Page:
"has not adopted a minority tone"

Saul Bellow's review of Invisible Man praised Ralph Ellison for his independence from what was then called Negro writing. What he meant, among other things, was that Ellison was consciously not Richard Wright and that he would resist whatever ideological training had been (as Bellow imagined it, partly from his reading of the novel's narrator's experience) forced upon him.

I've made the entire review available in my 1950s site. Here are two salient passages:

Negro Harlem is at once primitive and sophisticated; it exhibits the extremes of instinct and civilization as few other American communities do. If a writer dwells on the peculiarity of this, he ends with an exotic effect. And Mr. Ellison is not exotic.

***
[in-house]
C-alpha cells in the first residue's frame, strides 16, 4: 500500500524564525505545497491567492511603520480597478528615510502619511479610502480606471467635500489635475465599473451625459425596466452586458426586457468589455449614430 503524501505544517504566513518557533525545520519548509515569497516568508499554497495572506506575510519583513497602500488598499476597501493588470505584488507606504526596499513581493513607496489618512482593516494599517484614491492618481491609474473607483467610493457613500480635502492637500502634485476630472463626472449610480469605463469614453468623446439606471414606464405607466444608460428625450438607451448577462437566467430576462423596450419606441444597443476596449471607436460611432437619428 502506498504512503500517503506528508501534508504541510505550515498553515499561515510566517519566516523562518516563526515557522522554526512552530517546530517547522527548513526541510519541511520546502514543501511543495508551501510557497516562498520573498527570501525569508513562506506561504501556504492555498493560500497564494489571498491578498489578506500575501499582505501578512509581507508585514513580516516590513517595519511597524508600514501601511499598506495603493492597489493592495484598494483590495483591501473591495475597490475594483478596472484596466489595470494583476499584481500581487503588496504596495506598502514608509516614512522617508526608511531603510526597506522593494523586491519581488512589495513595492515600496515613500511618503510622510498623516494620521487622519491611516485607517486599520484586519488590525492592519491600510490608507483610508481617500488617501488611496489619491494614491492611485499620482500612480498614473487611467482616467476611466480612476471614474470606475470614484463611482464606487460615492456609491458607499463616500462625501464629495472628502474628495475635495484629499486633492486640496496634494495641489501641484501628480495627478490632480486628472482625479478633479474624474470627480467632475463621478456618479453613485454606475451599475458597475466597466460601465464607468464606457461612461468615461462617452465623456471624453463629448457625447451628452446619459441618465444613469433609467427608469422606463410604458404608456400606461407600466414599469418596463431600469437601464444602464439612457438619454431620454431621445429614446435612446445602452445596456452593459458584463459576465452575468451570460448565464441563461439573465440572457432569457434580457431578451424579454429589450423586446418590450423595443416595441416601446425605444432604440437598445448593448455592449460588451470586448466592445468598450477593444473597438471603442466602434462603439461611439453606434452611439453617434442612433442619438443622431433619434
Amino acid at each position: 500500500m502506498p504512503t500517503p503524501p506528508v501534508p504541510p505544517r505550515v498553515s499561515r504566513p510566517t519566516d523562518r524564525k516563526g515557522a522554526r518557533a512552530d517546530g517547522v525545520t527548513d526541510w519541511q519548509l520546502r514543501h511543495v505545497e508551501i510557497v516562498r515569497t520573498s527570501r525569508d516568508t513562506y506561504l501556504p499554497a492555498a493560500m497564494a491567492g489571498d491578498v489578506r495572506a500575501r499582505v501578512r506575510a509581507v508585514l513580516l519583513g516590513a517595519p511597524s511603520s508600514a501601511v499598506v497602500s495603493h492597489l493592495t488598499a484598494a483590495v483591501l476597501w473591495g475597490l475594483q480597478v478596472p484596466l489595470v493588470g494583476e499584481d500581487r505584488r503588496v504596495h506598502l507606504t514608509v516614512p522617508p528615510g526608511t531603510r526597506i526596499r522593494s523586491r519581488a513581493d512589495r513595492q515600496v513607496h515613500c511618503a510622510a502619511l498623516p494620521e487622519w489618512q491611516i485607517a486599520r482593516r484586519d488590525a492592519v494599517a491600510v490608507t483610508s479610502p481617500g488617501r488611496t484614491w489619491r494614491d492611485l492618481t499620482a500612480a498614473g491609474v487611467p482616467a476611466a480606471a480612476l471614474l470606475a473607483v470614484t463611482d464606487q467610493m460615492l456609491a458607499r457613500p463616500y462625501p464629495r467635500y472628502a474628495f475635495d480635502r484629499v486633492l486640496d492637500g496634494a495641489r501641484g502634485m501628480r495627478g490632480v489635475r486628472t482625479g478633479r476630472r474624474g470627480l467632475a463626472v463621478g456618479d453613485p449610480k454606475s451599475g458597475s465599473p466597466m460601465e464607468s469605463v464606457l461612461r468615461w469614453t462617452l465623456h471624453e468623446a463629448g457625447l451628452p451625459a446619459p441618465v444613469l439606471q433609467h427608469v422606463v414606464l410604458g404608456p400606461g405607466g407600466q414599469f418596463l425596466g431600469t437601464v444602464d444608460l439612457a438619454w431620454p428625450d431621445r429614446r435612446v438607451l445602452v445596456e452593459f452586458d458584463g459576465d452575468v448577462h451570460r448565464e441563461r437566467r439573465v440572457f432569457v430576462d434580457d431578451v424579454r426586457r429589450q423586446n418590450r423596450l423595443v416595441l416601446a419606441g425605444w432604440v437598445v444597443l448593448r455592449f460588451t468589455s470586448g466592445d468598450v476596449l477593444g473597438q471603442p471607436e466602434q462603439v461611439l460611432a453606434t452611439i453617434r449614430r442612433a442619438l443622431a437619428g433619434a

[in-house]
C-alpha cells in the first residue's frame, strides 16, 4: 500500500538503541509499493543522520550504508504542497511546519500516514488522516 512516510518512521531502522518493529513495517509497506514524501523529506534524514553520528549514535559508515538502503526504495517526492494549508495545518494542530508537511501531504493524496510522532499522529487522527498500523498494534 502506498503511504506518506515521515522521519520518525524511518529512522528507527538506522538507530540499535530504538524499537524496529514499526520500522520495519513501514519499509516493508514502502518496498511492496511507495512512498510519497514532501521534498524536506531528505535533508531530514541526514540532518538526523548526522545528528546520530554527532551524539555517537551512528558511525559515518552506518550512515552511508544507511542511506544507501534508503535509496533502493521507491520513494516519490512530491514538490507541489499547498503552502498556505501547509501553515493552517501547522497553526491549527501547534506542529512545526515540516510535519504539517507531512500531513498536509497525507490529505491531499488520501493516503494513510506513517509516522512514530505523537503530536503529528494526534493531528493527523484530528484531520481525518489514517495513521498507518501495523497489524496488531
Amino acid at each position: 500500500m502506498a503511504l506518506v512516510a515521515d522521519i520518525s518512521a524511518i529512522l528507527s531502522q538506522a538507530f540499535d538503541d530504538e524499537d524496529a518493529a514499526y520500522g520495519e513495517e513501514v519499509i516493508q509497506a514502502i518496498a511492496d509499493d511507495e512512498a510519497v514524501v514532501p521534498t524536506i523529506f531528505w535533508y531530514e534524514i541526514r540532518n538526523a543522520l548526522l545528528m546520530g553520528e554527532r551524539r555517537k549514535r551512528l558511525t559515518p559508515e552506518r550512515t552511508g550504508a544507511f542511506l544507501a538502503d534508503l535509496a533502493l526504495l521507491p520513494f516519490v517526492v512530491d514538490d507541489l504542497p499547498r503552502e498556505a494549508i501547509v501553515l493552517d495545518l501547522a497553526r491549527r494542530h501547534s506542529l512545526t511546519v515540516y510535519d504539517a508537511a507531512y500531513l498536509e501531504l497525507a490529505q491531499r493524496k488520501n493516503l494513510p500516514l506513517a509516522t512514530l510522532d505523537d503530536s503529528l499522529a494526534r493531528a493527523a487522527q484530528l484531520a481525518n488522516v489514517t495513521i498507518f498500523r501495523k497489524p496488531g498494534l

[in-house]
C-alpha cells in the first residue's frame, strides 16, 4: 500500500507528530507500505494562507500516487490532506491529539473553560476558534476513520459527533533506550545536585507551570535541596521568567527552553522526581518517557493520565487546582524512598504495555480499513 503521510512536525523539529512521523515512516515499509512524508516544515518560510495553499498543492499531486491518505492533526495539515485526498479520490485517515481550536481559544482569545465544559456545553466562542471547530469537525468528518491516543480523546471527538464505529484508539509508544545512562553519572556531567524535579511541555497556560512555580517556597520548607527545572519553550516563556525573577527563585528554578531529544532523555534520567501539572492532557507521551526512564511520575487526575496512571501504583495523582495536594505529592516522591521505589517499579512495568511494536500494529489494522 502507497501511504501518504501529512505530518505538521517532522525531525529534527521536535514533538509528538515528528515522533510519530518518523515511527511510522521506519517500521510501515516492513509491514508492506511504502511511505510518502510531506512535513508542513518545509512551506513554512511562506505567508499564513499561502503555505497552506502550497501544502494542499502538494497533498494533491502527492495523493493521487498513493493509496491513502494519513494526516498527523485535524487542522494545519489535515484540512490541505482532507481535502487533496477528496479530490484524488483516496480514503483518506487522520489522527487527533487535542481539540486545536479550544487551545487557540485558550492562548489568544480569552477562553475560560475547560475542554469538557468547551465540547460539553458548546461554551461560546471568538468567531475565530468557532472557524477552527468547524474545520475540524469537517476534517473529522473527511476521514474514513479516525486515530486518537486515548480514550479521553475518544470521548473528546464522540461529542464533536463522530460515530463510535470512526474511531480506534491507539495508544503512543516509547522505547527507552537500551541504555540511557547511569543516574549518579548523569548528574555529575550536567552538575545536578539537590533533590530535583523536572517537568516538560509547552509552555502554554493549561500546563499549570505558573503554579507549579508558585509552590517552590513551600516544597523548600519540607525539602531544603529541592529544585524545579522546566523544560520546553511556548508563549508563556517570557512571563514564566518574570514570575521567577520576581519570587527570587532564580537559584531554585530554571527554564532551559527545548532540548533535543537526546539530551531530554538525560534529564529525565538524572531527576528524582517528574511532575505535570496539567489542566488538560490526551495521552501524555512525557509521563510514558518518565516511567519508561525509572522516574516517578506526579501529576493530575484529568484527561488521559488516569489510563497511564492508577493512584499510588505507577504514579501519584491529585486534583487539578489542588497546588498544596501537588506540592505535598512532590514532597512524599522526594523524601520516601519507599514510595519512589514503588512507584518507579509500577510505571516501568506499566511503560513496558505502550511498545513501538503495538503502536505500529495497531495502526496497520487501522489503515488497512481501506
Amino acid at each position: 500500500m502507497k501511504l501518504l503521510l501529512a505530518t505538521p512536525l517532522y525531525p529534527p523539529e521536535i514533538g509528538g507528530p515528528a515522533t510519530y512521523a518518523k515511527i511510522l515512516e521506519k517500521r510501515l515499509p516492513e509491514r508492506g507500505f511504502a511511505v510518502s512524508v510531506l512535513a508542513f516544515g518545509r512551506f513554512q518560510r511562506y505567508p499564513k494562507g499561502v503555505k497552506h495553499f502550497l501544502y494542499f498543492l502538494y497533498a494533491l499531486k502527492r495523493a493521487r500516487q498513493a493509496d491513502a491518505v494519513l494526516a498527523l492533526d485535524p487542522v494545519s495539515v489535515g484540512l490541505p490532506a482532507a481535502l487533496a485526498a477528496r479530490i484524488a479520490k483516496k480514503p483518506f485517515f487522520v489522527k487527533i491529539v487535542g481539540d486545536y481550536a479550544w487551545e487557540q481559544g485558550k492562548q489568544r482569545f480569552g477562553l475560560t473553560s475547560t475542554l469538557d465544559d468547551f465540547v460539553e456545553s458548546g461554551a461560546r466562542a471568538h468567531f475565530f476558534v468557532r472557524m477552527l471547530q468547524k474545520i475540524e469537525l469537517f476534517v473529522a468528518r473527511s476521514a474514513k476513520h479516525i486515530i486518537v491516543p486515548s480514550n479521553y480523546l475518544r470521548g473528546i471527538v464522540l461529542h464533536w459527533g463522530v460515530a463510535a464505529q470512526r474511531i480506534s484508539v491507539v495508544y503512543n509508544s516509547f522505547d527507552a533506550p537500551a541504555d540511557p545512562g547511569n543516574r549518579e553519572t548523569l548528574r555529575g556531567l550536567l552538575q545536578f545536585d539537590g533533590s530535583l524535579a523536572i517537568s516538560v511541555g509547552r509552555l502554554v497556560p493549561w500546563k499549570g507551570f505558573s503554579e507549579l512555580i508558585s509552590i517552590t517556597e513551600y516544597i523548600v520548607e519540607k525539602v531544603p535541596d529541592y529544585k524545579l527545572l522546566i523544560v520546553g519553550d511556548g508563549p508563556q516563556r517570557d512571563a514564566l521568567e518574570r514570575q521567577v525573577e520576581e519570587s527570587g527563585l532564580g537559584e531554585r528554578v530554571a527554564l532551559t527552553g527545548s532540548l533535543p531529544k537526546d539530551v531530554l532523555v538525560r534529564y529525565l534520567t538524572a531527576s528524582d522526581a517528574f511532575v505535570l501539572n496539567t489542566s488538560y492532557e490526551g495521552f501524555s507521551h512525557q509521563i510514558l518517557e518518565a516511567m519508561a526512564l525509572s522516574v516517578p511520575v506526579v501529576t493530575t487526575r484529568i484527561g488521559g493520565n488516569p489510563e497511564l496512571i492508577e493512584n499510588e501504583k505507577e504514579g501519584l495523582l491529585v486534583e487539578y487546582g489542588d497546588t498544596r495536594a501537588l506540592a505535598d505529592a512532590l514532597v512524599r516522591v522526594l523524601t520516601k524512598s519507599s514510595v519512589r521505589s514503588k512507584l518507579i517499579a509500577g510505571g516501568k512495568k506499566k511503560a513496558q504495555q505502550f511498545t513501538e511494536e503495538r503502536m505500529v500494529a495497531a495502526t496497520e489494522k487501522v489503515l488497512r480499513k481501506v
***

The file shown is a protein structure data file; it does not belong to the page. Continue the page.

I was keenly aware, as I read this book, of a very significant kind of independence in the writing. For there is a way for Negro novelists to go at their problems, just as there are Jewish or Italian ways. Mr. Ellison has not adopted a minority tone. If he had done so, he would have failed to establish a true middle-of-consciousness for everyone.